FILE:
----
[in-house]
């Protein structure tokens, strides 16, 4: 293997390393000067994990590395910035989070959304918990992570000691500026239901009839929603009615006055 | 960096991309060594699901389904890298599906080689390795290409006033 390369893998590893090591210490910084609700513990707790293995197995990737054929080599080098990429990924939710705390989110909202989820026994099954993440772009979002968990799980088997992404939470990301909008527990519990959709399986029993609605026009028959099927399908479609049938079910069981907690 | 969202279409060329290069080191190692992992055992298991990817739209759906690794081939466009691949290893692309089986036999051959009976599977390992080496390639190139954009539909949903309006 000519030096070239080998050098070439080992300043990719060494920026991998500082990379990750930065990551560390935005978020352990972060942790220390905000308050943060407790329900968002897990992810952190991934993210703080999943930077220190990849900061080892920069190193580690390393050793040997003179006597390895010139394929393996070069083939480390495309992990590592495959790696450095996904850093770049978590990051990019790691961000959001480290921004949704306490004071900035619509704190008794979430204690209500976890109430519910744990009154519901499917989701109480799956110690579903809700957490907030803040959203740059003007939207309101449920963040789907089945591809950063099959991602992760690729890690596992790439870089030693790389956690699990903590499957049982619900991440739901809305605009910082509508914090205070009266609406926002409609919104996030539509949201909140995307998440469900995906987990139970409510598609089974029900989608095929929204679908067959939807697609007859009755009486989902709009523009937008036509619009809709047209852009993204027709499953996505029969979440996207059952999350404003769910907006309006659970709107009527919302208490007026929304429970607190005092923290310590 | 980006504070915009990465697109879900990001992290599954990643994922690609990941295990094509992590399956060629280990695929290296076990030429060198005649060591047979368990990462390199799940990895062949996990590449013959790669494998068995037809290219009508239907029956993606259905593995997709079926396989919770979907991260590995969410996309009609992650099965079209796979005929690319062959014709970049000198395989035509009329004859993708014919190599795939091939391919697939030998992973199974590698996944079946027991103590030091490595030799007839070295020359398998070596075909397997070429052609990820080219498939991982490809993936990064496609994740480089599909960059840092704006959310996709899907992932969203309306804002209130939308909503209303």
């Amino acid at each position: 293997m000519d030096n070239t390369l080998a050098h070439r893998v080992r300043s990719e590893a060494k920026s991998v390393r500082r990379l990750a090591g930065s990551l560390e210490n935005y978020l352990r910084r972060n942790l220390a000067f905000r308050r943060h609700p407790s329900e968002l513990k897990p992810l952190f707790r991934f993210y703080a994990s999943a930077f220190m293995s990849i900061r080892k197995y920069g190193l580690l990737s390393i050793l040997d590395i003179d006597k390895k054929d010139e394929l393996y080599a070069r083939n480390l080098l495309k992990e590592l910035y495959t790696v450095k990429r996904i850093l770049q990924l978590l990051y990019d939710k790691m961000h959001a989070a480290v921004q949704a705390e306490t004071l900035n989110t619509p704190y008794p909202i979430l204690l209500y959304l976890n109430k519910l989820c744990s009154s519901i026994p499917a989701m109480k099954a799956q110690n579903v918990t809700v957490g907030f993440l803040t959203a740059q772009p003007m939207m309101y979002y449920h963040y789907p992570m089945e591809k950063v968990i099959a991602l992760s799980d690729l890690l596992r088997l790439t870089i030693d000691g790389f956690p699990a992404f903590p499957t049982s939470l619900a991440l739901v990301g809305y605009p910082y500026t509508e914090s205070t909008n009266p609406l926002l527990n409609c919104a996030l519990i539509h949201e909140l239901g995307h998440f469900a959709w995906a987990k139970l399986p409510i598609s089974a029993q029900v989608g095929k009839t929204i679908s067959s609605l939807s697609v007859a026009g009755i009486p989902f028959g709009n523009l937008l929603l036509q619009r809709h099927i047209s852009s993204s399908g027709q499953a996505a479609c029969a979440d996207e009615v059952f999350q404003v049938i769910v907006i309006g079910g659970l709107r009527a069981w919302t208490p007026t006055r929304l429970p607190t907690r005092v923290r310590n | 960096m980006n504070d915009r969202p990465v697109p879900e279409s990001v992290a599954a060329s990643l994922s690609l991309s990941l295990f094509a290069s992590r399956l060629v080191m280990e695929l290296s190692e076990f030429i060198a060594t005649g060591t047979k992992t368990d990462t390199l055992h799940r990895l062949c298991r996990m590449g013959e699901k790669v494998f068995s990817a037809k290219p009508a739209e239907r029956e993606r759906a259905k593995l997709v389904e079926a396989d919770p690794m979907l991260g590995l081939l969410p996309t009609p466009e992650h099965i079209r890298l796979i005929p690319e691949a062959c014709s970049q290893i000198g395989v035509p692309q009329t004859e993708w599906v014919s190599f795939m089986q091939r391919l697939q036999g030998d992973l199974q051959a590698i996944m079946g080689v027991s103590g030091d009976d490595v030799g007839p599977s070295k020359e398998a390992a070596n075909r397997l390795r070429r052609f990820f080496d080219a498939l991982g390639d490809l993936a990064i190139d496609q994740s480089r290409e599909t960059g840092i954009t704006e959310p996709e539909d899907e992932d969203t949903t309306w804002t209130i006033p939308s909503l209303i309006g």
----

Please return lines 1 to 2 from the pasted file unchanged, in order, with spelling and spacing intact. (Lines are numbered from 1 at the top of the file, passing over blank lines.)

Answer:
[in-house]
């Protein structure tokens, strides 16, 4: 293997390393000067994990590395910035989070959304918990992570000691500026239901009839929603009615006055 | 960096991309060594699901389904890298599906080689390795290409006033 390369893998590893090591210490910084609700513990707790293995197995990737054929080599080098990429990924939710705390989110909202989820026994099954993440772009979002968990799980088997992404939470990301909008527990519990959709399986029993609605026009028959099927399908479609049938079910069981907690 | 969202279409060329290069080191190692992992055992298991990817739209759906690794081939466009691949290893692309089986036999051959009976599977390992080496390639190139954009539909949903309006 000519030096070239080998050098070439080992300043990719060494920026991998500082990379990750930065990551560390935005978020352990972060942790220390905000308050943060407790329900968002897990992810952190991934993210703080999943930077220190990849900061080892920069190193580690390393050793040997003179006597390895010139394929393996070069083939480390495309992990590592495959790696450095996904850093770049978590990051990019790691961000959001480290921004949704306490004071900035619509704190008794979430204690209500976890109430519910744990009154519901499917989701109480799956110690579903809700957490907030803040959203740059003007939207309101449920963040789907089945591809950063099959991602992760690729890690596992790439870089030693790389956690699990903590499957049982619900991440739901809305605009910082509508914090205070009266609406926002409609919104996030539509949201909140995307998440469900995906987990139970409510598609089974029900989608095929929204679908067959939807697609007859009755009486989902709009523009937008036509619009809709047209852009993204027709499953996505029969979440996207059952999350404003769910907006309006659970709107009527919302208490007026929304429970607190005092923290310590 | 980006504070915009990465697109879900990001992290599954990643994922690609990941295990094509992590399956060629280990695929290296076990030429060198005649060591047979368990990462390199799940990895062949996990590449013959790669494998068995037809290219009508239907029956993606259905593995997709079926396989919770979907991260590995969410996309009609992650099965079209796979005929690319062959014709970049000198395989035509009329004859993708014919190599795939091939391919697939030998992973199974590698996944079946027991103590030091490595030799007839070295020359398998070596075909397997070429052609990820080219498939991982490809993936990064496609994740480089599909960059840092704006959310996709899907992932969203309306804002209130939308909503209303």